Much of the optimism generated by these latest financial results came from CVS’s own full year guidance for the rest of 2021. Notably, the company raised its adjusted EPS range to $7.56 to $7.68, and its cash flow from operations to the $12.0 billion to $12.5 billion mark.

The firm’s shares jumped 4.4% on the news, and RBC Capital Markets’ analyst team increased its price target to $91, reckoning on the company being worth a premium of over 12% on its then current value.

Amazon Has CVS In Its Crosshairs

Competition from rival drug dispensers appears to be CVS Health’s primary business risk, not least since retail giant Amazon launched its own Amazon Pharmacy late last year.

Amazon’s presence in the space represents a two-fold problem, not simply because the company will compete in the online prescriptions plain, but also because it is now evaluating the possibility of moving into the world of brick-and-mortar pharmacies. 

However, Amazon is still only at the exploratory stage of this process, and it would be a while until anything concrete happens. Furthermore, the bulk of CVS’s operating income is derived through government contracts, and these would be far less susceptible to threats from other business segments that Amazon would be vying for.

Will CVS Stock Bounce Back?

In the short-term, CVS is facing considerable obstacles to recovery. It’s been almost 5 years since the company raised its dividend payout, and, although it still provides a reasonable yield at 2.39%, this is unlikely to increase at any point soon.

CVS’s margins are also low relative to the wider Health Care sector, with the company making just 18% gross profit compared to 56% for the industry mean.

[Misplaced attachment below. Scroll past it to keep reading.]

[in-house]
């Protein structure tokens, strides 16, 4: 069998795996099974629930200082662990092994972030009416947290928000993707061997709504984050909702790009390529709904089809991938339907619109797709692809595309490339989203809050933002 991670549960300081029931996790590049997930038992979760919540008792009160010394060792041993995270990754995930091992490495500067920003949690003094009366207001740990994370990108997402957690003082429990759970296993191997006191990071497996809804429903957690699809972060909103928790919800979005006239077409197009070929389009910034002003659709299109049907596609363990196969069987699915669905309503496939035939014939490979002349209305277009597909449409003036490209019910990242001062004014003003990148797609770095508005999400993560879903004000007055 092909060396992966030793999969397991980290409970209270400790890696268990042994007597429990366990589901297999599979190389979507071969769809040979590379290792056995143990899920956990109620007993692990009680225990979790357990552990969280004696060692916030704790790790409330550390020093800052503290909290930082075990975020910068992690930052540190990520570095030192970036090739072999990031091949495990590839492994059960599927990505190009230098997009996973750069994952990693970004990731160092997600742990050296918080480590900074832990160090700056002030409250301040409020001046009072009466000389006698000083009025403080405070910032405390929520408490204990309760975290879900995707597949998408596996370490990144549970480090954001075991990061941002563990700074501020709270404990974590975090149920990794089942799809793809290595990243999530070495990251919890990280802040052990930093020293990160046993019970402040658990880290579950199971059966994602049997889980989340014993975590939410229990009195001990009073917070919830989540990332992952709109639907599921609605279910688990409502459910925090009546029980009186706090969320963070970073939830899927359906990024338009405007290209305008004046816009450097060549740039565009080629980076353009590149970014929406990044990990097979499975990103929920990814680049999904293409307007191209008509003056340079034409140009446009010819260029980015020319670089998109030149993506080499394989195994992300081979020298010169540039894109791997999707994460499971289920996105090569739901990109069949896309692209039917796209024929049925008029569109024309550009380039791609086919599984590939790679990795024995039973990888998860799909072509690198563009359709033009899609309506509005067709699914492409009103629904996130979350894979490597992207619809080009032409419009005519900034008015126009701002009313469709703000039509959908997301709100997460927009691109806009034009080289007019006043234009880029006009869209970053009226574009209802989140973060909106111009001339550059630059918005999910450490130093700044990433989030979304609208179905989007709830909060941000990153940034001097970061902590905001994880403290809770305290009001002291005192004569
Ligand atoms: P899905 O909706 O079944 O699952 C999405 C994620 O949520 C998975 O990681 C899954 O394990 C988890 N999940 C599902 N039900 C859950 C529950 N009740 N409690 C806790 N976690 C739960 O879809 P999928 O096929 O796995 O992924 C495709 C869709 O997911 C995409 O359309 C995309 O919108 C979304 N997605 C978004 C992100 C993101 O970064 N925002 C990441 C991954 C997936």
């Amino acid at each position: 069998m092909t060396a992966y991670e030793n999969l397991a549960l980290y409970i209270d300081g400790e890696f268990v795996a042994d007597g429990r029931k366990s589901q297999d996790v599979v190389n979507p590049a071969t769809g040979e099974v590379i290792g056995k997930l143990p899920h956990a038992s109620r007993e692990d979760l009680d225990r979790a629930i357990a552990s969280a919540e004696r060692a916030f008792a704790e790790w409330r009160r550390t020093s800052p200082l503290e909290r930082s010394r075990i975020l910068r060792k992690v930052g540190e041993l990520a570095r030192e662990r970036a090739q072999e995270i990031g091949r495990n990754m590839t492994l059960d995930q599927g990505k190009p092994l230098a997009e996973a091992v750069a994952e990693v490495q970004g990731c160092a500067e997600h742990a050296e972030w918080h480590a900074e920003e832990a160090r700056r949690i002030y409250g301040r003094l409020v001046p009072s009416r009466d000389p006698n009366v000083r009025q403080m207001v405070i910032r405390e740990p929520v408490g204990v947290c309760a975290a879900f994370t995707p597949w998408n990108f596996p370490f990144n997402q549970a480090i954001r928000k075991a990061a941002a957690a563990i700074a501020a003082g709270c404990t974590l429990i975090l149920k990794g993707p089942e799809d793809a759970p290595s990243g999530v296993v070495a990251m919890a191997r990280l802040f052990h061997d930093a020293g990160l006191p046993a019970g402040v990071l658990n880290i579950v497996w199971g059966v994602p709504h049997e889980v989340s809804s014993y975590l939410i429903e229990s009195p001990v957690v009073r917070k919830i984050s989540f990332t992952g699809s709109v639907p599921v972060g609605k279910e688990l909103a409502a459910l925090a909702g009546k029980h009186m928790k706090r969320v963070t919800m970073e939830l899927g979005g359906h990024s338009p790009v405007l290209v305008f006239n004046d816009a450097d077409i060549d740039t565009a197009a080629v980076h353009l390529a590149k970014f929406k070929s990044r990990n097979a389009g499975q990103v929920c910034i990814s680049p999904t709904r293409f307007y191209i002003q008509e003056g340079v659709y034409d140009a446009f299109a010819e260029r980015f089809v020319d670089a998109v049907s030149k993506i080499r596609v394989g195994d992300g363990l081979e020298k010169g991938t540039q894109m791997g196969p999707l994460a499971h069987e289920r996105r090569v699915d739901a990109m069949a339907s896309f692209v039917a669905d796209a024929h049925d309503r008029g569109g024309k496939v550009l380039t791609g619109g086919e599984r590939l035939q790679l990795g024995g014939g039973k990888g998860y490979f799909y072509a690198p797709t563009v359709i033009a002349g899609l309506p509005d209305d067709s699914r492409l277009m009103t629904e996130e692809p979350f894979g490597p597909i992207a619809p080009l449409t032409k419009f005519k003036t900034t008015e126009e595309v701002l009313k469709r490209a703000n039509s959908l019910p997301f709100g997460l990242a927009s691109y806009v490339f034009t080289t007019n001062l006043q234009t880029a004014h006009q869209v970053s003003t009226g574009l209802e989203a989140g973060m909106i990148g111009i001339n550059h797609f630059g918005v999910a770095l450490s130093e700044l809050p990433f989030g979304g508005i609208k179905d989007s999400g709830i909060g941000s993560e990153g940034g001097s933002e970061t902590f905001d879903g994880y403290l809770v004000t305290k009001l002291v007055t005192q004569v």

Its Pharmacy Services segment is even worse, only managing a measly 4% – which, given the prospect of further drug price legislation from a government administration favoring the consumer, could see this small margin completely wiped out. And things aren’t much better elsewhere; its Retail operations are also falling, and the boost the business gained from the COVID-19 vaccination roll-out is only temporary.

But, there is still a bullish case to be made, especially since CVS enjoys good top-line revenues, and those financial metrics mentioned at the beginning of this article are just too much to ignore.

In fact, the company’s price-to-cash flow ratio is at a really healthy 7.14, and its forward non-GAAP PEG beats its rivals at a nice low multiple of 1.50. And its debt load, if admittedly high, certainly isn’t unmanageable. Indeed, the business is close to getting its debt under the magic 40% mark – significant in this scenario since it was only when CVS’s debt went above 40% of its net debt as a percentage of net debt plus equity that is halted its dividend increases.

So, there is hope for CVS, but also a little despair. Dividend investors might be keen to take up a company that keeps its payout static while its share price drops – thus increasing its overall yield – while value investors would prefer to sit this one out and see if its price falls further before taking a position.